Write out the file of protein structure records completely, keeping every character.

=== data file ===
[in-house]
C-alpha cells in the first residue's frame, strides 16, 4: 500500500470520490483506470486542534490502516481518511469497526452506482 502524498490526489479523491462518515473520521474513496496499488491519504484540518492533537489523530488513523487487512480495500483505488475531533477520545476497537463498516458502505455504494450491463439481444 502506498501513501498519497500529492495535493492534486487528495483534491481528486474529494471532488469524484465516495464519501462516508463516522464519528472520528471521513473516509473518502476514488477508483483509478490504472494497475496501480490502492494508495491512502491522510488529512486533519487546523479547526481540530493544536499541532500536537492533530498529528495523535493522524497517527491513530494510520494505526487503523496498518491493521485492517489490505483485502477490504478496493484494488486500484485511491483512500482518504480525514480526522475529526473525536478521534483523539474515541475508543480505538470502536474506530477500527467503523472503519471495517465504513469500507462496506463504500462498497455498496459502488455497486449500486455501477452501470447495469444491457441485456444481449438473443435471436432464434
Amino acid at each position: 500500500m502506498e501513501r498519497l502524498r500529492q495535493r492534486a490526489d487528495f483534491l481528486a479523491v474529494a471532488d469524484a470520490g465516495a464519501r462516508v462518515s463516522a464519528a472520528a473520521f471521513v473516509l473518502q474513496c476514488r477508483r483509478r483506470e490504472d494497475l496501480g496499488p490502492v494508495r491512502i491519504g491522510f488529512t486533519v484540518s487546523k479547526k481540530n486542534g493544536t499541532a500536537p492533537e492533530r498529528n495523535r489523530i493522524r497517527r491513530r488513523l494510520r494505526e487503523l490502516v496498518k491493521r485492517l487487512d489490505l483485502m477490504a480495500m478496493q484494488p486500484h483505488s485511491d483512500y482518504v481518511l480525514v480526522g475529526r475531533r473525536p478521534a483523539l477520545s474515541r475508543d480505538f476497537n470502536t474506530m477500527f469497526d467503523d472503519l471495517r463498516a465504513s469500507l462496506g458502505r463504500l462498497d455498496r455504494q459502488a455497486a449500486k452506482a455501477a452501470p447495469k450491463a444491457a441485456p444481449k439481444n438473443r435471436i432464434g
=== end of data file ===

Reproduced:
[in-house]
C-alpha cells in the first residue's frame, strides 16, 4: 500500500470520490483506470486542534490502516481518511469497526452506482 502524498490526489479523491462518515473520521474513496496499488491519504484540518492533537489523530488513523487487512480495500483505488475531533477520545476497537463498516458502505455504494450491463439481444 502506498501513501498519497500529492495535493492534486487528495483534491481528486474529494471532488469524484465516495464519501462516508463516522464519528472520528471521513473516509473518502476514488477508483483509478490504472494497475496501480490502492494508495491512502491522510488529512486533519487546523479547526481540530493544536499541532500536537492533530498529528495523535493522524497517527491513530494510520494505526487503523496498518491493521485492517489490505483485502477490504478496493484494488486500484485511491483512500482518504480525514480526522475529526473525536478521534483523539474515541475508543480505538470502536474506530477500527467503523472503519471495517465504513469500507462496506463504500462498497455498496459502488455497486449500486455501477452501470447495469444491457441485456444481449438473443435471436432464434
Amino acid at each position: 500500500m502506498e501513501r498519497l502524498r500529492q495535493r492534486a490526489d487528495f483534491l481528486a479523491v474529494a471532488d469524484a470520490g465516495a464519501r462516508v462518515s463516522a464519528a472520528a473520521f471521513v473516509l473518502q474513496c476514488r477508483r483509478r483506470e490504472d494497475l496501480g496499488p490502492v494508495r491512502i491519504g491522510f488529512t486533519v484540518s487546523k479547526k481540530n486542534g493544536t499541532a500536537p492533537e492533530r498529528n495523535r489523530i493522524r497517527r491513530r488513523l494510520r494505526e487503523l490502516v496498518k491493521r485492517l487487512d489490505l483485502m477490504a480495500m478496493q484494488p486500484h483505488s485511491d483512500y482518504v481518511l480525514v480526522g475529526r475531533r473525536p478521534a483523539l477520545s474515541r475508543d480505538f476497537n470502536t474506530m477500527f469497526d467503523d472503519l471495517r463498516a465504513s469500507l462496506g458502505r463504500l462498497d455498496r455504494q459502488a455497486a449500486k452506482a455501477a452501470p447495469k450491463a444491457a441485456p444481449k439481444n438473443r435471436i432464434g